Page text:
In keeping with today’s ever-changing technology, Mayor Bloomberg sided with the council signing a bill December 29th that would examine providing broadband accessibility to all New York City residents. Council members voted to create a special commission to study the issue of providing Internet access. Hearings would be held in all five boroughs. Intro 625-A will advise the mayor and the council on how the resources of city government can be used to provide city residents and businesses with more options in terms of Internet access.
“New York City is one of the most wired cities in the United States, but we are falling behind our international competitors,” says Council Member Gale Brewer, D-6, who sponsored the bill and represents the Upper West Side and Clinton. “With other major U.S. cities, such as Philadelphia and San Francisco, looking to bring affordable broadband to all of its residents, New York City needs to have a very public discussion about the role of city government in ensuring that New York City has a robust telecommunications and technology infrastructure. Access to broadband and other technologies can bridge the digital divide in our schools and neighborhoods, while at the same time, promote economic opportunity and growth for residents, non-profits, and business.”
The committee will be required to hold two public hearings in every borough during its three years of existence. In addition, the committee will issue a report yearly with recommendations to the mayor and the council on how municipal government can accelerate the construction of broadband infrastructure throughout the city.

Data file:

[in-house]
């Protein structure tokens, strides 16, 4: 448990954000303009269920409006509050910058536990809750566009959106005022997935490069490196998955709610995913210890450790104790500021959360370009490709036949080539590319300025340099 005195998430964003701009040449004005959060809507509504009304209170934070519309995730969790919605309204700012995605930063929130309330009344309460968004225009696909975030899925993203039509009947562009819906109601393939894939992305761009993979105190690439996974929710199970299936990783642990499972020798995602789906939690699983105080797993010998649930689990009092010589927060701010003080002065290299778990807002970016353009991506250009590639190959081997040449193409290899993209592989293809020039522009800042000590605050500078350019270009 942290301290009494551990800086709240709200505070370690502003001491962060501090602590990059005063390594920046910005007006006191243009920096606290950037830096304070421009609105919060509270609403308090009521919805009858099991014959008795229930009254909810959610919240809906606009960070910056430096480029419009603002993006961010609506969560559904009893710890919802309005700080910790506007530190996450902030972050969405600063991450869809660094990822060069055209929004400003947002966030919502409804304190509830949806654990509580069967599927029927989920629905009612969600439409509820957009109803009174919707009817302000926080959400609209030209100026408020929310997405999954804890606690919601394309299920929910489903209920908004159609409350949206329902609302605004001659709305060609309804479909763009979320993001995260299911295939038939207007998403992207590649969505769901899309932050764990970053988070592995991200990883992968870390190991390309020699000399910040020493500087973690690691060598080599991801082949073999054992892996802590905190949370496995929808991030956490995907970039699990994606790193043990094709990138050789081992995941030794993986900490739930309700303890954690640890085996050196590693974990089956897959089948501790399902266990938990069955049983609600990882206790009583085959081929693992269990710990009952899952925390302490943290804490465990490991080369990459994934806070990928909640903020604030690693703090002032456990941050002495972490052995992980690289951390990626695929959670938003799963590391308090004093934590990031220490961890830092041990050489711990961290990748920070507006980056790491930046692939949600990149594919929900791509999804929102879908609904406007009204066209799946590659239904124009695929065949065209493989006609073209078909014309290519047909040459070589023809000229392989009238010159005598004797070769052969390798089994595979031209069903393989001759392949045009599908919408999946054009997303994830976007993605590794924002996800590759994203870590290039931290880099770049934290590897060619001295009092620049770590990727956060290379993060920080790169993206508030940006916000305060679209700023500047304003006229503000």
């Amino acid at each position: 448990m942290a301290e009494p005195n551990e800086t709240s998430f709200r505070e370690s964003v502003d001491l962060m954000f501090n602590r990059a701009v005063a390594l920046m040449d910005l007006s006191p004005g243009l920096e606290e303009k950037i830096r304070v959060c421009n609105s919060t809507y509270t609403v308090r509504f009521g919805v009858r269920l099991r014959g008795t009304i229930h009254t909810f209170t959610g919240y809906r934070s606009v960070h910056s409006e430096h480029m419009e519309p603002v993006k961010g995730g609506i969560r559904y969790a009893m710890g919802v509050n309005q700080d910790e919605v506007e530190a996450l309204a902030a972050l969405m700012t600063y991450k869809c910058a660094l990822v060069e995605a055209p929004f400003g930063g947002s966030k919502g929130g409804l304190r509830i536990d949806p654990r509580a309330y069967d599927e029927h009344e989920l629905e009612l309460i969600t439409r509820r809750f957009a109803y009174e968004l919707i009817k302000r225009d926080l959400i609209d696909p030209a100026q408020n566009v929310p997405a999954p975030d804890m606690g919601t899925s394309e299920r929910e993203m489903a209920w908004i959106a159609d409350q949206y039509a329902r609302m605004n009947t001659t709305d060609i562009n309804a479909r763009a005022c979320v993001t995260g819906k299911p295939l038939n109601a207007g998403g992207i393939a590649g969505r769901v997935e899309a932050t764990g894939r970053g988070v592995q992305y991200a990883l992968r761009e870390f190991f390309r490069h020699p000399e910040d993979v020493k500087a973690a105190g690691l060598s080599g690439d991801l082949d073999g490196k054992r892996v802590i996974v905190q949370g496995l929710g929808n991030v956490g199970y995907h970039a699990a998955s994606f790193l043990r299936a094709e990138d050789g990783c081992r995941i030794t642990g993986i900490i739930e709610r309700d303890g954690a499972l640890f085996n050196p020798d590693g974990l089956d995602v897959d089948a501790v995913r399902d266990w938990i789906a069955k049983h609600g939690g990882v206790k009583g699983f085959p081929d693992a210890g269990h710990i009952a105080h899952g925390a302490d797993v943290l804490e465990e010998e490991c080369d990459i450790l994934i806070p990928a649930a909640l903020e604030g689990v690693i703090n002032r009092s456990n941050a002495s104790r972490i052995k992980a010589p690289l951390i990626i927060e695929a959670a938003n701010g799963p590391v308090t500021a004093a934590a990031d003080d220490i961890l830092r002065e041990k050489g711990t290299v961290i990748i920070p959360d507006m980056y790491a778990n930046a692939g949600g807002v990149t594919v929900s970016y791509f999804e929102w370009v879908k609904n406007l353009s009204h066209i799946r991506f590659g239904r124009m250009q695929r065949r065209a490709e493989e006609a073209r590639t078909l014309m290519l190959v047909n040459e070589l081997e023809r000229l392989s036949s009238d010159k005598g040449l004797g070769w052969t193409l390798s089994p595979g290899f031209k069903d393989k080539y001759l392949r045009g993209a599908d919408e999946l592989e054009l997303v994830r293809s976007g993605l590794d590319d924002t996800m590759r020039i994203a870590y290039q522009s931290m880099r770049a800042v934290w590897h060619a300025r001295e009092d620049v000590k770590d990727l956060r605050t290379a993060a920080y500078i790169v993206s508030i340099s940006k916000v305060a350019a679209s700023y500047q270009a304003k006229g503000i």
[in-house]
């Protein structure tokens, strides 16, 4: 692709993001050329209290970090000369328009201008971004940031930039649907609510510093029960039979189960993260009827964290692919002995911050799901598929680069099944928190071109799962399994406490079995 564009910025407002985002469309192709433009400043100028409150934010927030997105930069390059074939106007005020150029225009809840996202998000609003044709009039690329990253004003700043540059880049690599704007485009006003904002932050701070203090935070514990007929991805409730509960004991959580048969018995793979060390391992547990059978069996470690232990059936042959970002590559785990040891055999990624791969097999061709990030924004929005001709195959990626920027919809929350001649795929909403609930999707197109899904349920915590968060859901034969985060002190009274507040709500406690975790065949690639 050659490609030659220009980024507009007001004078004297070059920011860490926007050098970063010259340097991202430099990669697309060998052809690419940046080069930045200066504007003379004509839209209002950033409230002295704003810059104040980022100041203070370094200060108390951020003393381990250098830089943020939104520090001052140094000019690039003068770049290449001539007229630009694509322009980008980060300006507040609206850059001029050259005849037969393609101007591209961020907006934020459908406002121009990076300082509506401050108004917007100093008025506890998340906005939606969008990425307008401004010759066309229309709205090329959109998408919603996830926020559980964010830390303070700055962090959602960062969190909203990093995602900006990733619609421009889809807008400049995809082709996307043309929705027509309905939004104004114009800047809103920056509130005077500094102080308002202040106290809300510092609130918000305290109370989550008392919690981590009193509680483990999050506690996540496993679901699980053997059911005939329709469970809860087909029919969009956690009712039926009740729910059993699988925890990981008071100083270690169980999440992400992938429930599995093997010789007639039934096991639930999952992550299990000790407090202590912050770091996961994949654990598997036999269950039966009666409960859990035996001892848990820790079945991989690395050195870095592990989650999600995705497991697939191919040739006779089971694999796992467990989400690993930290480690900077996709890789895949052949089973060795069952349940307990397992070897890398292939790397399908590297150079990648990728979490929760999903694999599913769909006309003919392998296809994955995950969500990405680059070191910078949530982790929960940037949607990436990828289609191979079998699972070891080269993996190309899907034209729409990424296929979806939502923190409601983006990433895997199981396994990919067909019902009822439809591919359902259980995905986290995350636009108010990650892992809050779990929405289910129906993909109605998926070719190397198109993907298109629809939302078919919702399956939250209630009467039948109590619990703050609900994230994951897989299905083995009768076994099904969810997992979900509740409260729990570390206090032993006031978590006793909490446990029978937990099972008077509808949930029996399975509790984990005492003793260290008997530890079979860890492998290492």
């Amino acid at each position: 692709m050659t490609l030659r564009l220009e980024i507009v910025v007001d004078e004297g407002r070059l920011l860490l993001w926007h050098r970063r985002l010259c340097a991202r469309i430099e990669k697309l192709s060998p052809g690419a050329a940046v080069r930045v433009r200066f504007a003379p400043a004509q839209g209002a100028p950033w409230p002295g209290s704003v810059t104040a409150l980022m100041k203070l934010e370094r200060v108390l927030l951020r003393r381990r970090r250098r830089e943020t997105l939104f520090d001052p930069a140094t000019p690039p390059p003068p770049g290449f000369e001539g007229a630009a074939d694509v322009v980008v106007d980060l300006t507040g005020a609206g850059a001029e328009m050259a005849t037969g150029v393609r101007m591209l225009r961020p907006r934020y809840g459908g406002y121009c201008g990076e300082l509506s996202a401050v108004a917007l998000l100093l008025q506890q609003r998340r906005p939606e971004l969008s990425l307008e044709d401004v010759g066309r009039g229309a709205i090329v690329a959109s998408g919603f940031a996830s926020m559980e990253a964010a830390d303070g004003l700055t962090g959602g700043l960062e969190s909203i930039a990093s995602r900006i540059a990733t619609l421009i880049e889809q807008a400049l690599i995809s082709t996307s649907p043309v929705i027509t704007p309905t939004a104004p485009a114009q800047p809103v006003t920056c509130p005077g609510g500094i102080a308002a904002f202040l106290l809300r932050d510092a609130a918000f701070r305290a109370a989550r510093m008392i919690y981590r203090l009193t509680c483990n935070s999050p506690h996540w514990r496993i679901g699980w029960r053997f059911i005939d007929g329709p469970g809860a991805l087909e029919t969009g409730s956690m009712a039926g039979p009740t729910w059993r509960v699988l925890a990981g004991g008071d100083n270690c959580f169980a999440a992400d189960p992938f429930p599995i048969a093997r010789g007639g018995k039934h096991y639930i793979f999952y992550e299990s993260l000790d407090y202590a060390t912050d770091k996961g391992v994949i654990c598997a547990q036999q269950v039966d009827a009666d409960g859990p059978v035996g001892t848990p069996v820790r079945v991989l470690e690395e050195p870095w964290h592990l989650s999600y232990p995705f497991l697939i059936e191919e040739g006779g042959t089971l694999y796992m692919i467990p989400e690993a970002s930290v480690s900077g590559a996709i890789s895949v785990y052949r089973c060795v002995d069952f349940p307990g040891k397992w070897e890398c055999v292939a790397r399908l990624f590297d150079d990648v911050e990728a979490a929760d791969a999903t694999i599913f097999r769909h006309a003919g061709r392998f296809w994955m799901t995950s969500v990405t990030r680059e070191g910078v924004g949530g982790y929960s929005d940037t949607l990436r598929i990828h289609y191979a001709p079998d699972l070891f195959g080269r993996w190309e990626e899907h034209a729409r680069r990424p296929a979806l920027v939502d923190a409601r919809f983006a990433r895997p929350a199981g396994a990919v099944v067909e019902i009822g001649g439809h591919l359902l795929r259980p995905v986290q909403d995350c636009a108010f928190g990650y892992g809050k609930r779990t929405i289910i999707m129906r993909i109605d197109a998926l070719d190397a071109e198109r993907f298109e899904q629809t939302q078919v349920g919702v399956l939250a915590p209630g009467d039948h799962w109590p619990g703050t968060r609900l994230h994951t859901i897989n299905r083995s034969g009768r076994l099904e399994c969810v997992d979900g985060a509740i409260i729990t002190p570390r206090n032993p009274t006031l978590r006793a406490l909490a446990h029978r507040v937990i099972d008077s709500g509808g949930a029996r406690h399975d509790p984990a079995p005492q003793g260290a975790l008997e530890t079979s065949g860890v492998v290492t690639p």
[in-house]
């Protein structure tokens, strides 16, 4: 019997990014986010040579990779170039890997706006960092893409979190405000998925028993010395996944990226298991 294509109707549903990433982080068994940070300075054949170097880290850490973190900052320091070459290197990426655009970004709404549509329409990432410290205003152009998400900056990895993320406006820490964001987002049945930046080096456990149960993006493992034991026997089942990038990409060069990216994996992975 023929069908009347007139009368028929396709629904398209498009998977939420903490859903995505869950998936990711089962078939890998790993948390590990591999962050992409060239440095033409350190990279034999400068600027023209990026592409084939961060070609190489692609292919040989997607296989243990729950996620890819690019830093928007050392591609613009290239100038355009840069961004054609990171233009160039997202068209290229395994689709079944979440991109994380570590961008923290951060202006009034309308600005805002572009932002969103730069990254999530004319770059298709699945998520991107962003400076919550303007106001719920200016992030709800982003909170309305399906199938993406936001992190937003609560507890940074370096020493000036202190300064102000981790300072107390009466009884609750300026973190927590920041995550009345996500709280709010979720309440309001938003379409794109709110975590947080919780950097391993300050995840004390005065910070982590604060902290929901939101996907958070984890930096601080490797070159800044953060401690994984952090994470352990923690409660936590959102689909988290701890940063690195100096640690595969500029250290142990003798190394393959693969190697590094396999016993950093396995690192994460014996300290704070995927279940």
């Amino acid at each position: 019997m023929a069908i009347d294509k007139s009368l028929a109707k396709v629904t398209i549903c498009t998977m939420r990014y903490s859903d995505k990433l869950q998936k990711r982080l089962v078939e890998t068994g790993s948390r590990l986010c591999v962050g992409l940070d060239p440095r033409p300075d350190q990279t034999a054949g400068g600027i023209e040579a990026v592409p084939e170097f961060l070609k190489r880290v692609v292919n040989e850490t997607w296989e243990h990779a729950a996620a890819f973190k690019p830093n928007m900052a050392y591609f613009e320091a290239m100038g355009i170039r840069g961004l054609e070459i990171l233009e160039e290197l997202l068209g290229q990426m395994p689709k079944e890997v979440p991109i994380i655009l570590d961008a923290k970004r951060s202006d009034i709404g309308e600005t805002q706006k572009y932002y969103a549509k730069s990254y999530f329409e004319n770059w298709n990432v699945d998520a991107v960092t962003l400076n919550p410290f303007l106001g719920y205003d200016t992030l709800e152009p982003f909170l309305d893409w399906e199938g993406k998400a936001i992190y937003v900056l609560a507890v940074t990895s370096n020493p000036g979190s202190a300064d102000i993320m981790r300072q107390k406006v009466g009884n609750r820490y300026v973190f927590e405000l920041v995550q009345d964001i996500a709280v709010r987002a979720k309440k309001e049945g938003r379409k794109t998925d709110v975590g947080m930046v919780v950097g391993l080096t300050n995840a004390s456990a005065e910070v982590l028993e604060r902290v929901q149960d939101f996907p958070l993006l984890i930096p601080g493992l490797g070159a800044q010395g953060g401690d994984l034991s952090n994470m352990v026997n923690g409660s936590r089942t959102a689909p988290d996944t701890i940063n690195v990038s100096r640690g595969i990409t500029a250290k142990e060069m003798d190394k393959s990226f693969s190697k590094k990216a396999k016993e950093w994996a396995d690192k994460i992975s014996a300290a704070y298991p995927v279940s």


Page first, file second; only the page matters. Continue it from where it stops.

Update from Albany
At the state Capitol in Albany, it was a slow year for legislative initiatives related to housing. Several bills providing for Mitchell-Lama housing and tenant protections passed the Assembly but failed to gain approval in the Senate. All of them would need to be reintroduced in the 2006 session in order to be considered for passage, according to the state Assembly’s press office.
There is also a bill, originally proposed 10 years ago by Housing Committee Chairman and Assemblyman Vito Lopez, D-Brooklyn, related to a Condo Bill of Rights. The bill, still in committee but garnering support in the new session, would require condo and co-op boards to process requests for action quickly and without discrimination; hold elections by secret ballot and post results publicly; and fill vacancies in a timely fashion. It also would make financial statements available to all owners at least annually, including board members' financial interest in any company providing goods or services to the association. Aggrieved unit owners could appeal to the state Attorney General's Office to intervene when disputes arise.
The governor will present his State of the State address on January 4th to begin the new legislative session.
Debra A. Estock is managing editor, Liz Robbins, the associate publisher, and Kim Cameron, editorial assistant, of The Cooperator.